Unrestricted free agent Dominic Moore thinks he’s found a great way to raise money for concussion and brain research: table tennis.
Moore took some time off from looking for a new employer to the time to put together a fundraising tournament featuring past and present NHL players.
“Guys are obsessed with playing, they are competitive and it is a lot of fun,” Moore said, according to a report from the Toronto Sun. “It’s a great avenue to show their personalities. We’ll see if it works. I would love for it to get bigger and better every year.”
The motivation for such a fundraiser isn’t hard to figure out. Although the NHL has taken steps to combat concussions, they are still a big problem.
“The last few years, head injuries have been a constant headline,” Moore said. “The understanding in terms of the science of it is huge. As much as we are learning every day, it seems like every month they are coming out with new studies. There is still a long way to go.”
Among the participants in Moore’s tournament was reigning Maurice “Rocket” Richard Trophy winner Steven Stamkos.
“We have to be more aware,” Stamkos said. “When Mooresy asked me to be a part of this, it was a no-brainer, no pun intended. It’s important in our game today and we want to learn as much as possible about it starting in youth hockey and moving up to the pro ranks.”
Stamkos thinks that the league and NHLPA has done a great job protecting the players by changing the rules and imposing harsher suspensions. At this point he thinks that “the onus is on the players.”
The Los Angeles Kings may owe Mike Richards money until 2031 (seriously), but in settling his grievance, the team and player more or less get to turn the page.
Not before Kings GM Dean Lombardi shares his sometimes startling perspective, though.
Lombardi has a tendency to be candid, especially in the press release-heavy world of sports management. Even by his standards, his account of Richards’ “destructive sprial” is a staggering read from the Los Angeles Times’ Lisa Dillman.
“Without a doubt, the realization of what happened to Mike Richards is the most traumatic episode of my career,” Lombardi said in a written summation he provided to the Los Angeles Times. “At times, I think that I will never recover from it. It is difficult to trust anyone right now – and you begin to question whether you can trust your own judgment. The only thing I can think of that would be worse would be suspecting your wife of cheating on you for five years and then finding out in fact it was true.”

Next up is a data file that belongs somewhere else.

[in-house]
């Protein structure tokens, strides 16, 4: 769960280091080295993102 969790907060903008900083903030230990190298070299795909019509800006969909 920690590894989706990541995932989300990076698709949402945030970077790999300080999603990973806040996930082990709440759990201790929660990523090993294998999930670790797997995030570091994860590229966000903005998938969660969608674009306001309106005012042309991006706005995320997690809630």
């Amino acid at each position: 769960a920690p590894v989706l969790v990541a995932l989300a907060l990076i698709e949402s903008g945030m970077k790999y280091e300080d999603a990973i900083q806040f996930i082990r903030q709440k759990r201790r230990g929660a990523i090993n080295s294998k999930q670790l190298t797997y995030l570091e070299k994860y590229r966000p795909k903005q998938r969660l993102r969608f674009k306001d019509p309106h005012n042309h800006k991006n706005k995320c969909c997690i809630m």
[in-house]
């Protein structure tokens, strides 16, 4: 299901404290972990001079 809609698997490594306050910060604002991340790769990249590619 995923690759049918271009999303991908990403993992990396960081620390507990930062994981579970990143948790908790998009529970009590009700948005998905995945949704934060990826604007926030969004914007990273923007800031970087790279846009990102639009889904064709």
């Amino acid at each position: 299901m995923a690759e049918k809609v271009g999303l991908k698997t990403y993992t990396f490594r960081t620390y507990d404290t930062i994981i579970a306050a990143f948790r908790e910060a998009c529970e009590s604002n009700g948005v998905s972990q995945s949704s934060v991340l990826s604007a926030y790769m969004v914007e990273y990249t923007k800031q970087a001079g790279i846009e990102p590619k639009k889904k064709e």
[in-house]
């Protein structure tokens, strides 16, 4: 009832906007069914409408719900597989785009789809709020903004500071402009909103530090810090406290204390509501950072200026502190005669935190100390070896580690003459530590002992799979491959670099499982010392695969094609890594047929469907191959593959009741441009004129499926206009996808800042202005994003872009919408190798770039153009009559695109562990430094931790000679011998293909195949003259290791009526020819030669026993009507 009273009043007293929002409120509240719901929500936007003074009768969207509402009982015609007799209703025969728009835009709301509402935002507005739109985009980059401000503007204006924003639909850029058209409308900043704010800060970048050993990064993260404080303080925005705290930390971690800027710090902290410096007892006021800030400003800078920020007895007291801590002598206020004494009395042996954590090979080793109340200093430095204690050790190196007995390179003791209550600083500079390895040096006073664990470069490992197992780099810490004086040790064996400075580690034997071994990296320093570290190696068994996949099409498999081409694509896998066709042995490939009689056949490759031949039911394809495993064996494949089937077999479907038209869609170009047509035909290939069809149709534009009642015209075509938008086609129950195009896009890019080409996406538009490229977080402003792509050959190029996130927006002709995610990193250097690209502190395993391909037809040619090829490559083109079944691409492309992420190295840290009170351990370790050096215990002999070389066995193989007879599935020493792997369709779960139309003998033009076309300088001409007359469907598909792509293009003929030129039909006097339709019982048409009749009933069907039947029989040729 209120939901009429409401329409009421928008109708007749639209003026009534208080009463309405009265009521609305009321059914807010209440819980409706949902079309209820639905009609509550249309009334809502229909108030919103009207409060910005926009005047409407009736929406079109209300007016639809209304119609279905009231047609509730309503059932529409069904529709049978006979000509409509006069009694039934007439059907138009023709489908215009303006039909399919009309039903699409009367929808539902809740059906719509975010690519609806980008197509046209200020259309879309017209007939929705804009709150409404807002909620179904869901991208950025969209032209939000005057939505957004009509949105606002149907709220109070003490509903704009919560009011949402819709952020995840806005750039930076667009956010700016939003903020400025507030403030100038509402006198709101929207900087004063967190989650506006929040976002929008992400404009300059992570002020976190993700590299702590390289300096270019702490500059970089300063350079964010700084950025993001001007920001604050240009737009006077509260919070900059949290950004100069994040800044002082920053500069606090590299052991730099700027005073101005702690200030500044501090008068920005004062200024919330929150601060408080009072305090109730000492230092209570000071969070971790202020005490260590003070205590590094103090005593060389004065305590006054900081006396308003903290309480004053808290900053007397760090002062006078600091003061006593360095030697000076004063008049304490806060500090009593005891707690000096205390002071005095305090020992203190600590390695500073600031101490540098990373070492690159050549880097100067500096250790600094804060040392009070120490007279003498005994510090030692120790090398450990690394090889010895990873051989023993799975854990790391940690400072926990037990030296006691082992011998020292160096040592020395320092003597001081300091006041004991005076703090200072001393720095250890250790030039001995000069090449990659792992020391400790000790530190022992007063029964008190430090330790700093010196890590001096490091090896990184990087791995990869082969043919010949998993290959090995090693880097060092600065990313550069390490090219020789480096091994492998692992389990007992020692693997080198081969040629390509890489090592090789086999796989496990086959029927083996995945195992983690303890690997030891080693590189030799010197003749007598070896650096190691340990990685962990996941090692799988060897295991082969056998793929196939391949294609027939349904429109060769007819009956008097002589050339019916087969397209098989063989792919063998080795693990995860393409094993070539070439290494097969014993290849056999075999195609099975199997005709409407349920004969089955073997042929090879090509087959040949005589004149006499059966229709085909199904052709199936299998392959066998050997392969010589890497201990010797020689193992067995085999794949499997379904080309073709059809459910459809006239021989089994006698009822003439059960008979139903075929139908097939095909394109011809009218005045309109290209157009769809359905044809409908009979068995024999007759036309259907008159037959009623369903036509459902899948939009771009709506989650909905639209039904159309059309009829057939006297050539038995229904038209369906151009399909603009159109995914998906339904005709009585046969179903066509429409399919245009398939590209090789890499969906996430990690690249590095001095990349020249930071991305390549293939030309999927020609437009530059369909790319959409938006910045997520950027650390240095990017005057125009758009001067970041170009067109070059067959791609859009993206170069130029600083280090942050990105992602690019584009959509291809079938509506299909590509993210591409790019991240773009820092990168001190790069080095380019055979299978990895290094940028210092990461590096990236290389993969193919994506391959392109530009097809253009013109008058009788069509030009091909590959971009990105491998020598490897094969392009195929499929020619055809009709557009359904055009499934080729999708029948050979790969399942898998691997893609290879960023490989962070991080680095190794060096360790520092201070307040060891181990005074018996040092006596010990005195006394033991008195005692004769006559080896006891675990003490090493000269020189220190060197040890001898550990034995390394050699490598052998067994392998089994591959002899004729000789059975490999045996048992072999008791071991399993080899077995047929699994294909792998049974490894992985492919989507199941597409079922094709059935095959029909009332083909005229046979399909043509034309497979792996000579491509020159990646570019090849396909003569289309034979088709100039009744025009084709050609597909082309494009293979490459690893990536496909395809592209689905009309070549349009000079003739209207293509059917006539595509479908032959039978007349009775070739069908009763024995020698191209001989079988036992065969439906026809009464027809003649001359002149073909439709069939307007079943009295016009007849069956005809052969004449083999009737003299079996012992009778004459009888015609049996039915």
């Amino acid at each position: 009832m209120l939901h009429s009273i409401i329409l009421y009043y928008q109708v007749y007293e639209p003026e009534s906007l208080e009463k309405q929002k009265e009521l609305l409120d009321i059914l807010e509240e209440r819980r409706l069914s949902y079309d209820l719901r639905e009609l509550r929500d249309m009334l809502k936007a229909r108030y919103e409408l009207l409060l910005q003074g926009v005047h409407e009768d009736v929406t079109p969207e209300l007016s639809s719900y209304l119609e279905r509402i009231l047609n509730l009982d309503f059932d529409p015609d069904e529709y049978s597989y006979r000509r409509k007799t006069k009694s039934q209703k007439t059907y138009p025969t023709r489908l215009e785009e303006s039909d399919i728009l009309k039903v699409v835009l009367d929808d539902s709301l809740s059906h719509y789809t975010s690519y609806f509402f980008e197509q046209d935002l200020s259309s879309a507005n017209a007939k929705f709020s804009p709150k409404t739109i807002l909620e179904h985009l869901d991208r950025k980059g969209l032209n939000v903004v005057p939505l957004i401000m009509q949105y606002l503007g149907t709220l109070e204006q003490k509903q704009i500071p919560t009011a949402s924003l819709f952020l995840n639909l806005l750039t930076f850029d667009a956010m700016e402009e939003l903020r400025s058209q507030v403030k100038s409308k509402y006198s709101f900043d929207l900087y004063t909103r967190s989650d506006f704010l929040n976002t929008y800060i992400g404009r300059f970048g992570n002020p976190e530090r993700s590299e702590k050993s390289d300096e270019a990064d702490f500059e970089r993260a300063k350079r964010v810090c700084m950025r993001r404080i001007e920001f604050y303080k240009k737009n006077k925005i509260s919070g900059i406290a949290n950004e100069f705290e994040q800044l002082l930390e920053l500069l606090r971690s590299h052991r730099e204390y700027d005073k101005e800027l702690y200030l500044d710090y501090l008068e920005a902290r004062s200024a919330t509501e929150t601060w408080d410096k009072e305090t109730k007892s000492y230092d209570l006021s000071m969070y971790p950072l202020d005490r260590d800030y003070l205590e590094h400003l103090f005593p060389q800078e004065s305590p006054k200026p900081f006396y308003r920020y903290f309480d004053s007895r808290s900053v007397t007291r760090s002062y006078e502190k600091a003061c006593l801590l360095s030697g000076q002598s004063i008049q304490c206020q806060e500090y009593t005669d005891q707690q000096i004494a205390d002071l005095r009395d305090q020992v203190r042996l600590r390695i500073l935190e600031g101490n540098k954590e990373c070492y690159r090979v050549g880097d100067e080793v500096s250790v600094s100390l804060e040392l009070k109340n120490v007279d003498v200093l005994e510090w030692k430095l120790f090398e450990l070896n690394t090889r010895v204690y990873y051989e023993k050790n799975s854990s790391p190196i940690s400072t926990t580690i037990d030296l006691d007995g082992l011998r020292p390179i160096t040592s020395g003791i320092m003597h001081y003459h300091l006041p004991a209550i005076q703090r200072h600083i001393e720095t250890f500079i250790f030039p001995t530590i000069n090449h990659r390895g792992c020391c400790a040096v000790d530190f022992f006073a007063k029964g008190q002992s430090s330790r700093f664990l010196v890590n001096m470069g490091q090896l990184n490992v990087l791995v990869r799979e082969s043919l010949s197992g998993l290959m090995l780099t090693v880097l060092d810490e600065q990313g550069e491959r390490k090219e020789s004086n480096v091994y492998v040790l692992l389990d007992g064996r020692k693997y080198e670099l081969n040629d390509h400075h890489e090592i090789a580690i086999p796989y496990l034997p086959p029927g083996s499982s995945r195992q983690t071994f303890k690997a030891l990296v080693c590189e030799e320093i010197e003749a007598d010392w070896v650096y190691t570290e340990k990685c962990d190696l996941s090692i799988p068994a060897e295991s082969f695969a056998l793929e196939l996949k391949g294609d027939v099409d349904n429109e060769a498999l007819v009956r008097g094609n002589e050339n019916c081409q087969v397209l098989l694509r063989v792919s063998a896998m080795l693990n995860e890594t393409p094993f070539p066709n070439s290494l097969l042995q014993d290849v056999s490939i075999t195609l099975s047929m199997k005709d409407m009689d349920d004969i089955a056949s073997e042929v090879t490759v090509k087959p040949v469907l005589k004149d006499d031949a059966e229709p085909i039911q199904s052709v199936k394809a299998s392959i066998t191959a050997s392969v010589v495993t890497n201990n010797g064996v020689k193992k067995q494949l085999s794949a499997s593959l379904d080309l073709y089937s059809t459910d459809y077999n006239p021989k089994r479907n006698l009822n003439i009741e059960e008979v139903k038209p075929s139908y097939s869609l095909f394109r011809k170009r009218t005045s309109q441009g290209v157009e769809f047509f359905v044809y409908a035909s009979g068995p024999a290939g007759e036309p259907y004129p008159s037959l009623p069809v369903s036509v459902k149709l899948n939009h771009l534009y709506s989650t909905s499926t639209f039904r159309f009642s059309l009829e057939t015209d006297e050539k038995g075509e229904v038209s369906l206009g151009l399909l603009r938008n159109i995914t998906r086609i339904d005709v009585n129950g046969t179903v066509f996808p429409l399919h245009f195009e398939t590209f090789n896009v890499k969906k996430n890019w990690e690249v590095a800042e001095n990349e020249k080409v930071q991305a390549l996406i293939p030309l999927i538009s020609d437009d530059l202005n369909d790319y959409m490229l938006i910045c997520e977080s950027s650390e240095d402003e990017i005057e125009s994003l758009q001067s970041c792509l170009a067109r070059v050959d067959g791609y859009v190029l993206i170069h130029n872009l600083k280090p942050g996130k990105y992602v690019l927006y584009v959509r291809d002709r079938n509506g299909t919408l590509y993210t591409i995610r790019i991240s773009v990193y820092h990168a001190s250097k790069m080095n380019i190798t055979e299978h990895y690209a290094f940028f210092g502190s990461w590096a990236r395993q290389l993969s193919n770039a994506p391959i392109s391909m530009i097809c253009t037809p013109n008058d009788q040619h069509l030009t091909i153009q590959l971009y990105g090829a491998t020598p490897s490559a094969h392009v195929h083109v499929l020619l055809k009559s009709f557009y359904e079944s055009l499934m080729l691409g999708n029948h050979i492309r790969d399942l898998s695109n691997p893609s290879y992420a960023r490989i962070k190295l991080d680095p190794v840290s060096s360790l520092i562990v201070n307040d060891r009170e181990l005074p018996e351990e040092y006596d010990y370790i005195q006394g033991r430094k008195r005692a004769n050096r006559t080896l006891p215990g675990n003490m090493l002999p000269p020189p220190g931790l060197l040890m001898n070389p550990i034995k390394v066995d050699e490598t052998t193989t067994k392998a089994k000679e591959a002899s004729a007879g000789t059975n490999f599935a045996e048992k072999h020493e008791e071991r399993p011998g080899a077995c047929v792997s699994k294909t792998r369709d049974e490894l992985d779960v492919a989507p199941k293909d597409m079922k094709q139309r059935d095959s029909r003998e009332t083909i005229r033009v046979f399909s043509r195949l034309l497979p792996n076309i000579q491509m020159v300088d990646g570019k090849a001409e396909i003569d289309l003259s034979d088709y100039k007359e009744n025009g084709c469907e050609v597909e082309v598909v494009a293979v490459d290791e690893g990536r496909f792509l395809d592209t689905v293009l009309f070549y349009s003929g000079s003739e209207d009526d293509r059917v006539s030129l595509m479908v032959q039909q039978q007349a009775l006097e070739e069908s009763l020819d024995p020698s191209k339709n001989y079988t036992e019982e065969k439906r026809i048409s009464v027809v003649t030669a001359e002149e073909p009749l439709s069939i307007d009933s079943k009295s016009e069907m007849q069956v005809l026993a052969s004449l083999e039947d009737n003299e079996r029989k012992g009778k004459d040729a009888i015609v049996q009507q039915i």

Lombardi provides plenty of eyebrow-raising statements to Dillman, including:
- He believed he “found his own Derek Jeter” in Richards, a player who “at one time symbolized everything that was special about the sport.”
- Lombardi remarked that “his production dropped 50 percent and the certain ‘it’ factor he had was vaporizing in front of me daily.”
- The Kings GM believes that he was “played” by Richards.
Again, it’s a powerful read that you should soak in yourself, even if you’re unhappy with the way the Kings handled the situation.
Maybe the most pressing of many lingering questions is: will we get to hear Richards’ side of the story?
Despite owning two Stanley Cup rings, there are a healthy number of people who aren’t wild about Jonathan Quick.
Those people might feel validated through the Los Angeles Kings’ first two games, as he followed a rough loss to the San Jose Sharks with a true stinker against the Arizona Coyotes on Friday.
Sometimes a goalie has a bad night stats-wise, yet his team is as much to blame as anything else. You can probably pin this one on Quick, who allowed four goals on just 14 shots through the first two periods.
Things died down in the final frame, but let’s face it; slowing things down is absolutely the Coyotes’ design with a 4-1 lead (which ultimately resulted in a 4-1 win).
A soft 1-0 goal turned out to be a sign of things to come:
Many expected the Kings to roar into this second game after laying an egg in their opener. Instead, the Coyotes exploited Quick’s struggles for a confidence-booster, which included key prospect Max Domi scoring a goal and an assist.
It’s worth mentioning that Mike Smith looked downright fantastic at times, only drawing more attention to Quick’s struggles.
After a troubled summer and a failed 2014-15 season, Los Angeles was likely eager to start things off the right way.
Instead, they instead will likely focus on the fact that they merely dropped two (ugly) games.